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Even with voice telephony, a lot more can be done with a phone now when there are almost as many phones as people in Sri Lanka, than when only the elite and some people working for government had phones. Even the few who had phones had few people to call.

The calling opportunities (the number of people that could potentially be called) are now close to 20 million; in the old days it was less than a lakh. And around two million people access the Internet, some through ADSL lines, but most through their mobiles and wireless dongles. So a lot of utility for the costs incurred.

But what really triggered this column was something tangential, but very powerful.

Positive externalities

One of the strongest rationales for government intervention in the economy is the existence of significant positive externalities: benefits to third parties who are not party to the economic transaction.

The annual letter published by Bill Gates a few days back provides an excellent illustration of the positive externalities generated by universal (or almost universal) electronic connectivity.

I am pleased to announce here that the first award will recognize the work of Dr. Asm Amjad Hossain, a district immunization medical officer from Bangladesh. In 2009, Dr. Hossain was assigned to two districts where immunization rates were 67 and 60 percent, respectively. In 2010, they were 85 and 79 percent. These rapid improvements were the result of Dr. Hossain’s innovative approach to running an immunization program. He instituted a process of registering pregnant women with their expected date of delivery, location, and phone number, so vaccinators knew when children were born, where they were, and an easy way to contact their mothers. He provided annual schedules for vaccine sessions to make vaccinators more accountable to the community and had the vaccinators put their phone numbers on the children’s immunization cards, so parents with young children could get in touch with a health worker. These may seem like small innovations, but they show how looking at old problems in new ways can make a profound difference.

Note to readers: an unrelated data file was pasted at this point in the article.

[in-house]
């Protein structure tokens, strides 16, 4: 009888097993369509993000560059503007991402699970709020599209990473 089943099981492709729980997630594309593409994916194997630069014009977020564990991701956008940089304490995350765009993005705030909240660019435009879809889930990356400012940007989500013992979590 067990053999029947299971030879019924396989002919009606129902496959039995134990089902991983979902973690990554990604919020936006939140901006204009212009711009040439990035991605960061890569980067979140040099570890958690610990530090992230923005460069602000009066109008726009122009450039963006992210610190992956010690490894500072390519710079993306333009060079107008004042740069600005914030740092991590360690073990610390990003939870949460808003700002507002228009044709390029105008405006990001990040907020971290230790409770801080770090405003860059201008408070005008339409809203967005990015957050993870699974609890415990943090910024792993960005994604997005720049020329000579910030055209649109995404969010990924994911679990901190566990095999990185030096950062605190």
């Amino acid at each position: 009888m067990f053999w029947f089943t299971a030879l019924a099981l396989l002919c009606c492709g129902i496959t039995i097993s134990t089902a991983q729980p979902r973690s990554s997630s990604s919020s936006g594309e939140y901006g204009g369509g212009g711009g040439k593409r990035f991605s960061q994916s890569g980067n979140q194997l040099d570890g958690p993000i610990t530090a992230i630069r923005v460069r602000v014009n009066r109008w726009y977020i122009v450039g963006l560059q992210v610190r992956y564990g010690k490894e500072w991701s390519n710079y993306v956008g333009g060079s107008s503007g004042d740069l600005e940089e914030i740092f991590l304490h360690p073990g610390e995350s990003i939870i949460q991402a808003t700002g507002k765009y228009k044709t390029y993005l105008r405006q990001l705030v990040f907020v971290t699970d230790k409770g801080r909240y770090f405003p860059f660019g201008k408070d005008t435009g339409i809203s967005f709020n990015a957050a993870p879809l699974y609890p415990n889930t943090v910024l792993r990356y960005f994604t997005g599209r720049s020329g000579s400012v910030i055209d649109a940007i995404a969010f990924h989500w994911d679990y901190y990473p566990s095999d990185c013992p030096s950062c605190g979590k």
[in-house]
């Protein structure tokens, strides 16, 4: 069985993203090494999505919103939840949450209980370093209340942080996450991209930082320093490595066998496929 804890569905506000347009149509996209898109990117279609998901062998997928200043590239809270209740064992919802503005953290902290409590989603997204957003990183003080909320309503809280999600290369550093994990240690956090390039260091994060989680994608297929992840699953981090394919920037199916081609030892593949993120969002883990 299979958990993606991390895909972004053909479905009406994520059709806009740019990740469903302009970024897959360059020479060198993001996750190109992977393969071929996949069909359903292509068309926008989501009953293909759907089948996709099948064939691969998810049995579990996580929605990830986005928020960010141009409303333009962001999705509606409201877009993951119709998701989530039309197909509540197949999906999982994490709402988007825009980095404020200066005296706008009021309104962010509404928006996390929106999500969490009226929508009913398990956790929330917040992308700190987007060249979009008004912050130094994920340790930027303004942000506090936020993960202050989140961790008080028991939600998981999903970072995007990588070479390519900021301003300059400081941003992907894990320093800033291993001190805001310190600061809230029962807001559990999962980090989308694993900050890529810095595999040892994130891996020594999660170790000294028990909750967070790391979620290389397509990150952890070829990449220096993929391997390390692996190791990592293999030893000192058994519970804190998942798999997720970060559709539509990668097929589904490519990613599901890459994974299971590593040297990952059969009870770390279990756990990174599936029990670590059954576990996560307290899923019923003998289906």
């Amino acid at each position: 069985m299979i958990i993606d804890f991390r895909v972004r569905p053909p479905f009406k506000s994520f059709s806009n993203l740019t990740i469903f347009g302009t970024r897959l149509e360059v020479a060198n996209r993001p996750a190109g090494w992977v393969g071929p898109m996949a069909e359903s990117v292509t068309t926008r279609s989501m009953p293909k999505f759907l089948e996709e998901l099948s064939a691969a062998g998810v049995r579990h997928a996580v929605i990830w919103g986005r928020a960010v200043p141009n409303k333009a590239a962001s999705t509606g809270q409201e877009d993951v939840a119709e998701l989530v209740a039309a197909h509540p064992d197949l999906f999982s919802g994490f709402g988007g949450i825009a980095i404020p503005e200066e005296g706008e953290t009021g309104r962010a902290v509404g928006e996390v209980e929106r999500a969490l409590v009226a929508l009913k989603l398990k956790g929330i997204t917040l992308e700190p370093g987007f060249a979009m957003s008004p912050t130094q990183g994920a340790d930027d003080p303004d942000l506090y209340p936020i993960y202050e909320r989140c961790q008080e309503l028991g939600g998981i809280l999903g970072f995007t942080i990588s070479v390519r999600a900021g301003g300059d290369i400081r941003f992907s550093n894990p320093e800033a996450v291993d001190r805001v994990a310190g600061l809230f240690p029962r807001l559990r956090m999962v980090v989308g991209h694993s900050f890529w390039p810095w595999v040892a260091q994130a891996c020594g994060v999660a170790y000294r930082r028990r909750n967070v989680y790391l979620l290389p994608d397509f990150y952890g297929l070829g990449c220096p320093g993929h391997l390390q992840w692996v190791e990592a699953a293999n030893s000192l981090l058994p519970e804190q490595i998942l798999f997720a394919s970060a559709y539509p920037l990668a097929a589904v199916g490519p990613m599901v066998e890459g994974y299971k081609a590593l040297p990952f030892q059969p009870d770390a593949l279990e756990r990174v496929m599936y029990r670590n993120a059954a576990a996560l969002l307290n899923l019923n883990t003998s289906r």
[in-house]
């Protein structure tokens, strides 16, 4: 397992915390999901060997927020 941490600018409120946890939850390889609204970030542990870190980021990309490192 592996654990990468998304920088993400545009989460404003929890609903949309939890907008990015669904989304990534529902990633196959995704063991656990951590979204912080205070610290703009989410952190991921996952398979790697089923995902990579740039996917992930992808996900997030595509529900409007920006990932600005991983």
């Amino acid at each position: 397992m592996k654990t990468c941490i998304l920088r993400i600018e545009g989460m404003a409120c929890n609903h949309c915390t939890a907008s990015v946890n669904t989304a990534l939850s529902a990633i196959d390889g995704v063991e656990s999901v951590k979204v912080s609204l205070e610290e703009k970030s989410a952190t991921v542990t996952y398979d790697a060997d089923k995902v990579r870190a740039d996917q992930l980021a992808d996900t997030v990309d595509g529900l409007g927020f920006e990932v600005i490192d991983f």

The story was about an award. But what I noticed was the role of telephones in the story. The award winning innovation is not just one new thing; it is a collection of process improvements. Critical elements involve phones as easy ways of contacting mothers on the one hand and health workers on the other.

Without the phones, would the innovation have been possible? Without the innovation, would the increase in immunization rates have been possible? Without the increase in immunization rates would it have been possible to save lives?

Without the reforms, would there be phones? Would it be possible to assume that all health workers could be reached, and that the mothers would have phone numbers to give when being registered?

These benefits, it appears, far outweigh the millions of dollars generated by the telecom industry for government.

Rohan Samarajiva heads LirneAsia, a regional think tank. He was also a former telecoms regulator in Sri Lanka.